Jury duty is an essential civic duty that ensures the functioning of our legal system, and it's an experience that many citizens may find themselves involved in at some point in their lives. If you've been summoned for jury duty in Illinois, you may be wondering what to expect. This article will guide you through the process, from jury selection to the trial and deliberation, and finally, the verdict and its financial implications.
The jury selection process, also known as voir dire, begins with a pool of potential jurors drawn from public records like voter registrations and driver's license records. If you're part of this pool, you'll receive a summons in the mail, instructing you to report to the courthouse on a specific date.
On the day of jury selection, the judge, the plaintiff's attorney, and the defendant's attorney will question potential jurors. This process is used to ensure that the jury is made up of unbiased individuals who can make a fair decision. You might be asked about your background, beliefs, or whether you have any personal interest in the case. It is best that you are completely honest during this process. If there is something you think the attorneys or the judge should know, tell them. If you are too embarrassed to discuss it openly, you can ask to speak with the judge and attorneys in private. Your honesty and full disclosure helps guarantee both sides have a fair trial. If either attorney believes that a juror cannot be impartial, they can request that the juror be dismissed.
Once the jury is selected, the civil trial begins. Civil trials usually involve disputes between individuals or organizations, often revolving around matters like personal injury, contract disputes, or property issues. In these cases, the plaintiff seeks a legal remedy, often in the form of monetary damages. Marker & Crannell's practice focuses solely on representing injury victims - in those types of trials, the ONLY remedy available to a plaintiff is monetary compensation for their financial losses (economic damages) and what they lost in the way of health and quality of life (non-economic damages).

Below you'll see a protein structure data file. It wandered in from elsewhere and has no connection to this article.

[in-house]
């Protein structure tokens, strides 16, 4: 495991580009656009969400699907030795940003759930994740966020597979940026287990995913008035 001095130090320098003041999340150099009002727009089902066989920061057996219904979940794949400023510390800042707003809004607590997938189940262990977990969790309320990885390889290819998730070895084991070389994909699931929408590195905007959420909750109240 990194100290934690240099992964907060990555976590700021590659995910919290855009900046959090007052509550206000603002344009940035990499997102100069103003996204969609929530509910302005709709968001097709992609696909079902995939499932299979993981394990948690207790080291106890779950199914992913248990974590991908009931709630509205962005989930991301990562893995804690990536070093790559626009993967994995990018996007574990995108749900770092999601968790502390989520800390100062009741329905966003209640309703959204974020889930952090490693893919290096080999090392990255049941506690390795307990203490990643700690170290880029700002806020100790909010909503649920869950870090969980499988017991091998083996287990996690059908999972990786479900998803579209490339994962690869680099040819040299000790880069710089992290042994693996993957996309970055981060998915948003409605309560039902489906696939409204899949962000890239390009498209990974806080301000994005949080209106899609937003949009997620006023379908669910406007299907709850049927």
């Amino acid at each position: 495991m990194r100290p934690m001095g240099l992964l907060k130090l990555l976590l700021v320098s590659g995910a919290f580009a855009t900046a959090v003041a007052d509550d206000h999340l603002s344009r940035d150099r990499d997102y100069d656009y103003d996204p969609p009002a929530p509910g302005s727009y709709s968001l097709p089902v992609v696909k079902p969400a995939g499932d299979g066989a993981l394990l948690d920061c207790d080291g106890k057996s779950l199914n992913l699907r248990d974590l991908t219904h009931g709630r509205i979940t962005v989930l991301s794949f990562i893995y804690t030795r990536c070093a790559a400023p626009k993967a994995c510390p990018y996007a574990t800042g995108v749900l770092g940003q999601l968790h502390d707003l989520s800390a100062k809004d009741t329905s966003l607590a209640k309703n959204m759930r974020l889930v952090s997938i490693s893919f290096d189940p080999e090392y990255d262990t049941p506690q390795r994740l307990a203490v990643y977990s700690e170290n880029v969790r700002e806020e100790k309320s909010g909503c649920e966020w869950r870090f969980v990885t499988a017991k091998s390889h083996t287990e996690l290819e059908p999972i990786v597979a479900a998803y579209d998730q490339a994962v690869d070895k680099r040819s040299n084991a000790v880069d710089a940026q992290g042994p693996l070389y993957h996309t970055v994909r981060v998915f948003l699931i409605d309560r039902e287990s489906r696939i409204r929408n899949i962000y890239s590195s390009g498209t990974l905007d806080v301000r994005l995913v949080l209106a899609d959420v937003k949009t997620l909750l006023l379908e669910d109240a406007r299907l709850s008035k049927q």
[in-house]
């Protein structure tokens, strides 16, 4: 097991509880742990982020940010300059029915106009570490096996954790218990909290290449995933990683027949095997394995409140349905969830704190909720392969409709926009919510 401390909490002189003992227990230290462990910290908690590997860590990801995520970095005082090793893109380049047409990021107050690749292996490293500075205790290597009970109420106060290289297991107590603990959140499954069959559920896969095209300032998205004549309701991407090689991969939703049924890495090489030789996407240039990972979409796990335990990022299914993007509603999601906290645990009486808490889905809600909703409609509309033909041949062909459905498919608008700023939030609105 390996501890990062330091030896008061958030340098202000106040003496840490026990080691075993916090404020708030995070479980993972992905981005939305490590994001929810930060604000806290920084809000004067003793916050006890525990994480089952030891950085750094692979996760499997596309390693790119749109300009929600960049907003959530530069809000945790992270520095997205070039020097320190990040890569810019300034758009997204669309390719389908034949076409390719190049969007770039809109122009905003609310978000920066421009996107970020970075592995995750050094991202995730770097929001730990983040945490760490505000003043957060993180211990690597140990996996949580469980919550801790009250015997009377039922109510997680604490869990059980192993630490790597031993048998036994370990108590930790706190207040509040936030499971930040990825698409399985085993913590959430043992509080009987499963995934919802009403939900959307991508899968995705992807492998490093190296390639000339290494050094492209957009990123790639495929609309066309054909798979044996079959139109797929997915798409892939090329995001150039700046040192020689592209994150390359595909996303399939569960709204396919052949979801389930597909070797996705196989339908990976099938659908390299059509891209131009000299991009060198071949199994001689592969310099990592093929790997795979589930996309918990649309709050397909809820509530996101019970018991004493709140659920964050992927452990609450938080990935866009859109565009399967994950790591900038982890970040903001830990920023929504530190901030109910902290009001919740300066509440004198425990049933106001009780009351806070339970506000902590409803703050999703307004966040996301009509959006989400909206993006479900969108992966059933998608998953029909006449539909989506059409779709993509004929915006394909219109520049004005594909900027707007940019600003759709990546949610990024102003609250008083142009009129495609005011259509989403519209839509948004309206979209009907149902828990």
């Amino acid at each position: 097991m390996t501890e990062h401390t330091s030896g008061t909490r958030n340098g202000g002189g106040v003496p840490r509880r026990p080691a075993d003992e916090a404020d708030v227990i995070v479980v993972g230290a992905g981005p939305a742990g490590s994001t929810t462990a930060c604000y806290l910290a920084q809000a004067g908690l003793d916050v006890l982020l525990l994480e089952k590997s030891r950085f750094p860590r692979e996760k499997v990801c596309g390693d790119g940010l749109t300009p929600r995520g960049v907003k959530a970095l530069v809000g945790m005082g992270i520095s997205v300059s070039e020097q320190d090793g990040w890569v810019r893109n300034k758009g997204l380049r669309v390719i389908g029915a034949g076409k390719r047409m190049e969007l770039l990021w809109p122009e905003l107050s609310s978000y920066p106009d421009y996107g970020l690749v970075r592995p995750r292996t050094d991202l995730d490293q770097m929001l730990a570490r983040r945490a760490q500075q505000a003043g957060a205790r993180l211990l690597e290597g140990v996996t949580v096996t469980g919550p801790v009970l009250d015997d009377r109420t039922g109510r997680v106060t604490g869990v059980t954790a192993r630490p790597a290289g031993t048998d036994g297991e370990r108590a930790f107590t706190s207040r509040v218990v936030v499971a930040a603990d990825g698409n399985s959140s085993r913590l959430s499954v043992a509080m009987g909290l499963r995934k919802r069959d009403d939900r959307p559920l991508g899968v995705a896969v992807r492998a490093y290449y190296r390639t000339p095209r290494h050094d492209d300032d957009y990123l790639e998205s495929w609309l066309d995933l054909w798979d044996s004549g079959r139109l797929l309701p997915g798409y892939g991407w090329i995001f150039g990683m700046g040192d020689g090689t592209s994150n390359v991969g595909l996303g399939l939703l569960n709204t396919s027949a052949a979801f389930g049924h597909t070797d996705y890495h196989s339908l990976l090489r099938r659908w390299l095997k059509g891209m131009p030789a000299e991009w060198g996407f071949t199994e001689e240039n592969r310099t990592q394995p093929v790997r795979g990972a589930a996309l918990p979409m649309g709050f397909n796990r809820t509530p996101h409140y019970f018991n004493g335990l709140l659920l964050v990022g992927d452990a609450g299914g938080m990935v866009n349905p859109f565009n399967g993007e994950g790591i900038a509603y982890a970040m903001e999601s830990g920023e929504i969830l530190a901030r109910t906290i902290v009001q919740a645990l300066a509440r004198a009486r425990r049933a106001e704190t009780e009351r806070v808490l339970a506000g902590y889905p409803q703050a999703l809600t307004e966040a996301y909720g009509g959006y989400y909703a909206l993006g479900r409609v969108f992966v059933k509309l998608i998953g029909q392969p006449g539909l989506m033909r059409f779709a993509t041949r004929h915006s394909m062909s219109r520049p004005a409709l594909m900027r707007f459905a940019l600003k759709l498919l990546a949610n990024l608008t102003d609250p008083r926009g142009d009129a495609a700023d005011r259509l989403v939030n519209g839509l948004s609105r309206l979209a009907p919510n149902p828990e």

The trial begins with opening statements from both sides, followed by the plaintiff presenting their case. The defendant will then have a chance to present their case. Both sides can call witnesses and present evidence to support their claims. As a juror, you'll be responsible for evaluating this evidence impartially. The Plaintiff has the burden of proof, which means we must prove the Defendant was negligent, that the Plaintiff was injured, and that the harms/damages suffered by the Plaintiff were caused, at least in part, by the Defendant's negligence. In Illinois, a Plaintiff needs to prove their case by a preponderance of the evidence which means they must prove those elements of the case are more probably true than not true. Preponderance of the evidence is often described to jurors as:
"If the Plaintiff's evidence has tipped the scales by only the weight of a feather, they have satisfied their burden of proof."
"This is not a criminal case where the case must be proven beyond a reasonable doubt. This is a civil case where all the Plaintiff must do is prove something is more probably true than not true. You may have doubts and still find for the Plaintiff - the question is whether the evidence makes the Plaintiff's claims more probably true than not true."
Deliberation and Verdict
After both sides have presented their cases and closing arguments have been made, the jury is given instructions by the judge and then sent to a private room to deliberate. During deliberations, jurors discuss the evidence and attempt to reach a verdict.
In Illinois, as in many states, civil trials require a unanimous verdict. Usually 12 jurors are selected for civil jury trials in Illinois; depending on the case, there may be a need for additional jurors to serve as alternates. In some cases only 6 jurors will be required for the trial, but only when both sides agree.
Payment of the Verdict
If the jury finds in favor of the plaintiff and awards damages, you might wonder who pays the verdict. In most cases, especially those involving personal injury, the defendant's insurance company will pay the awarded amount. This is because most individuals and businesses carry liability insurance, which is designed to cover the costs of legal judgments against the policyholder.
While the insurance company typically covers the verdict, there may be limitations based on the policy's coverage limits. If the awarded damages exceed the defendant's coverage, the defendant would be responsible for the remainder. The amount of coverage is not disclosed to the jury, but once a verdict is entered the parties are still able to negotiate a fair outcome based on the coverage, verdict amount, chances of a successful appeal, and whether or not the insurance company should pay the excess amount because they failed to offer a fair settlement in good faith.
Serving on a jury can be a significant commitment, but it's a vital part of our democratic system. Being informed about the process can help alleviate some of the uncertainty associated with being called for jury duty. Remember, as a juror, your role is crucial in maintaining justice and fairness in our legal system.